Month: November 2013

LG jumps on advertising bandwagon, runs over its own customers

Used to be a TV was a TV: a screen for viewing television channels and programs, delivered from stations and networks through a home antenna or a cable set top box. But in fact TVs have been computers for a long time. And, as computers, they can do a lot more than what you want, or expect.

Combine that fact with the current supply-side mania for advertising aimed by surveillance, and you get weirdness such as Doctor Beet‘s LG Smart TVs logging USB filenames and viewing info to LG servers. According to Doctor Beet, viewer activity is actually reported to a dead URL (which may not be, say some of the comments). The opt-out is also buried an off-screen scroll. And LG tells Doctor Beet to live with it, because he “accepted” unseen opt-out terms and conditions.

But wait: there’s more.

If you want to really hate LG — a company you barely cared about until now, watch this. It’s a promotional video for “LG Smart AD,” which “provides the smartest way to reach your targeted audiences across the borders and connected devices with excitement powered by LG’s world best 3D and HD home entertainment technology” and “enables publishers to maximize revenues through worldwide ad networks, intelligent platform to boost CPM and the remarkable ecosystem.” The screen shot above shows (I’m not kidding) a family being terrorized by their “immersive” advertising “experience.”

This promotional jive, plus the company’s utterly uncaring response to a customer inquiry, shows what happens when a company’s customers and consumers become separate populations — and the latter is sold to the former. This split has afflicted the commercial broadcast industry from the start, and it afflicts the online advertising industry today. It’s why the most popular browser add-ons and extensions are ones that thwart advertising and tracking. And it’s why the online advertising industry continues to turn deaf ears and blind eyes toward the obvious: that people hate it.

Clearly LG is getting on the surveillance-based advertising-at-all-costs bandwagon here. The sad and dumb thing about it is that they’re actually selling customers they already have (TV buyers) to ones they don’t (advertisers). Their whole strategy is so ham-fisted that I doubt they’ll get the message, even if bad PR like this goes mainstream.

The one good effect we might expect is for competing companies to sell surveillance-free viewing as a feature.

Bonus link.

When the customer gets the pricing gun

Customers don’t normally operate pricing guns. That’s why we have this old Steven Wright joke:

The lady across the hall tried to rob a department store — with a pricing gun.
She said, “Give me all of the money in the vault, or I’m marking down everything in the store.”

It wouldn’t be funny if it wasn’t a scary prospect for retailers.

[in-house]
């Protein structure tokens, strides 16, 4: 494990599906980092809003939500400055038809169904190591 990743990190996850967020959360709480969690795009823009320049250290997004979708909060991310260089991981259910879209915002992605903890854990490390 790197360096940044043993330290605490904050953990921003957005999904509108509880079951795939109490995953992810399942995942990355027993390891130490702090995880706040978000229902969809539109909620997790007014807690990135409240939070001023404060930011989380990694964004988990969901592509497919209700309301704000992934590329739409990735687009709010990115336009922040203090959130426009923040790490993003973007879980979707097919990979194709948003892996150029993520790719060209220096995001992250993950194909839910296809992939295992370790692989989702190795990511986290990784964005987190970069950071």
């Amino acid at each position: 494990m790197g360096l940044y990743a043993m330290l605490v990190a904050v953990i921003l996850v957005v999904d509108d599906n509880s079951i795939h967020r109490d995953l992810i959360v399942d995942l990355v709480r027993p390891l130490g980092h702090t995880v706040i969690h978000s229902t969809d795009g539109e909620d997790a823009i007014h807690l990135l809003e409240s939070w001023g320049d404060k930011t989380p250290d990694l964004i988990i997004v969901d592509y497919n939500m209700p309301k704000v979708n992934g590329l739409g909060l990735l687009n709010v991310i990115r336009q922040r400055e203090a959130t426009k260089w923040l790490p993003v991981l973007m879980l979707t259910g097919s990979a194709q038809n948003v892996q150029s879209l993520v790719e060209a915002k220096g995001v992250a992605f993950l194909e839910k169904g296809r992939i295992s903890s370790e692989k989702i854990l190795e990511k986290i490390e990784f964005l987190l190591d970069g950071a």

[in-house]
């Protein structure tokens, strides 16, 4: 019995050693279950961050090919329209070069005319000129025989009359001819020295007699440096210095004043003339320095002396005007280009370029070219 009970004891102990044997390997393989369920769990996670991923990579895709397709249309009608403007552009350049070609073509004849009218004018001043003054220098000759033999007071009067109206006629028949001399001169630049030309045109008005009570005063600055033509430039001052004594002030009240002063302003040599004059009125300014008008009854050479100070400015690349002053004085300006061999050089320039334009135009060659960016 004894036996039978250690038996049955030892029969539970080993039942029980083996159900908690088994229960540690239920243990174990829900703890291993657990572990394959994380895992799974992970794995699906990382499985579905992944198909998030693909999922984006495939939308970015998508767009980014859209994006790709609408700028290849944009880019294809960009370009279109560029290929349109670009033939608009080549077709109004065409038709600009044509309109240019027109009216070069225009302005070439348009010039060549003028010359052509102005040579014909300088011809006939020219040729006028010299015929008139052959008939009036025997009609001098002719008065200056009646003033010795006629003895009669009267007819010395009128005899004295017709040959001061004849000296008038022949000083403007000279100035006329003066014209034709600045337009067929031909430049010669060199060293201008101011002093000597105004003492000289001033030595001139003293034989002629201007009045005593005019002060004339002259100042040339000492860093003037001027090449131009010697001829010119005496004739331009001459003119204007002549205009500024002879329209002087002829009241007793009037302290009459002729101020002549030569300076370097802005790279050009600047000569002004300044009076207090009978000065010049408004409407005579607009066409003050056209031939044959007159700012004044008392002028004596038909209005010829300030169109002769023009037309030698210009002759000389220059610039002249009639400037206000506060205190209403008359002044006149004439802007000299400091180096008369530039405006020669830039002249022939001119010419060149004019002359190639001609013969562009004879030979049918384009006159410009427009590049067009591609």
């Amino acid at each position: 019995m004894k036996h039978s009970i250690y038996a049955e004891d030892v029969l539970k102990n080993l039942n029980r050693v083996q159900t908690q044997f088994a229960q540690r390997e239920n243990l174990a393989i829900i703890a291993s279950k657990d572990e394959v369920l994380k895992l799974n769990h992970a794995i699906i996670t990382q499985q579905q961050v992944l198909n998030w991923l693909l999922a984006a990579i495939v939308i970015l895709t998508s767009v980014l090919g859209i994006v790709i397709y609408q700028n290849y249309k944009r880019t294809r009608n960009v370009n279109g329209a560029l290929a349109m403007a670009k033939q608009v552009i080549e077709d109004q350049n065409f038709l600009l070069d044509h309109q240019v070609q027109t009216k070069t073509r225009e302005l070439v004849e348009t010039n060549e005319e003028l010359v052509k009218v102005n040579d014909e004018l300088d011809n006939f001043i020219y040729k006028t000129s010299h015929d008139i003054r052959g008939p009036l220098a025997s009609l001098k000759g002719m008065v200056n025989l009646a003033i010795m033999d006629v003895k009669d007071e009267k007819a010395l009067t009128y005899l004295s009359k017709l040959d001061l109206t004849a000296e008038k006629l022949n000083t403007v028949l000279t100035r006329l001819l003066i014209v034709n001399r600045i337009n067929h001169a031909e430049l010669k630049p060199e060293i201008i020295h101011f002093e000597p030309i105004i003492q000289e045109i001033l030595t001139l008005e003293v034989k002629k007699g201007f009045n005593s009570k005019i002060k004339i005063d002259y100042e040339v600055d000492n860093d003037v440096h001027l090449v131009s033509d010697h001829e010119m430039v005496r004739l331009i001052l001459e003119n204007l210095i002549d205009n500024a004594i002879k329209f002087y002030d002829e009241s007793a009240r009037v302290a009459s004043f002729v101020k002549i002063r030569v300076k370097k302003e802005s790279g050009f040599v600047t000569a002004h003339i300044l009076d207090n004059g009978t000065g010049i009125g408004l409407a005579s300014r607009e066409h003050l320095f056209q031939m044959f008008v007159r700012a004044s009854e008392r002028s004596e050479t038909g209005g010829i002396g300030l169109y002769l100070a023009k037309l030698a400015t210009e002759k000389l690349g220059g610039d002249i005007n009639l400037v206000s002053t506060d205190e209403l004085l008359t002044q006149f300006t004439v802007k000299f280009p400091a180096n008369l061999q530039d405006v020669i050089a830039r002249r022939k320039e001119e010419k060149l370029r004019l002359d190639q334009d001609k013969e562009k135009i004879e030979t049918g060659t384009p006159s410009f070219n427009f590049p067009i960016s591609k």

But what if customers actually do get that power, on their own — meaning they don’t get that power from any seller, but from themselves. Like they get their car on their own. Or their . Or their browser. Or their email.

For example, what if each of us had a way to publish an offer price to many retailers at once? For example, “I’ll pay $2500 for a Canon 5D Mk III camera.” (In fact I’ve already said that, through a VRM company called .) And what if I had a way to escrow that money — and that intention-to-buy — at a bank, ready to pay when a seller meets my price and my terms? That’s the idea (though not the only one) behind . It should be a good business for banks — or for anybody wanting to help activity in markets move faster and more efficiently.

There has already been work in that direction, through the companies listed under Intentcasting here, plus the work some of us did with , a division of . That work began with discussions at around digital identity, personal data and the EmanciPay idea. Once underway, it evolved into the Digital Asset Grid: a way to move data on the SWIFT network that also moves money, with the same high degree of security. Having a secure way to move both personal data and money seemed like good idea, so we created it, and it’s there for the taking.

Meanwile, let’s say that EmanciPay, or something like it, takes off, and the pricing gun really is in the hands of the customer. Will this be the end of the world for mass marketing? Or for anything? Or will it open a huge new greenfield of opportunity, based on much better signaling of pricing — and other variables — by customers?

Like, what if we could signal real loyalty, rather than just the coerced kind we get with loyalty cards? What about convenience? Reliability? Experience with the product, the vendor, and the quality of service?

How would it work if every product we buy, or service we engage, would also serve as the platform for a genuine relationship with maker and/or the seller? This can happen if the product or service comes with its own cloud. Think about that. Your car, your cable modem, your TV, your stove, your dishwasher, your anything can have a cloud of its own, today. picos, for persistent compute objects. When you buy a product with a pico, that cloud might come with all the service materials required, be updated automatically, and contain all the service records as well. And you can add whatever you want to it, or use it as a communications conduit between you and the product’s maker or seller.

This is what makes . It’s not just a second dashboard for your car in a mobile app. It’s your platform for relationships with the car maker, your mechanic, or others in your family who also use the car. Think of it as a service gun. Or the platform for one.

There’s no limit to what you can imagine if you’re an independent party with full agency, rather than a serf in some company’s castle. Or to what can happen between people and companies that value each other’s independence.

 

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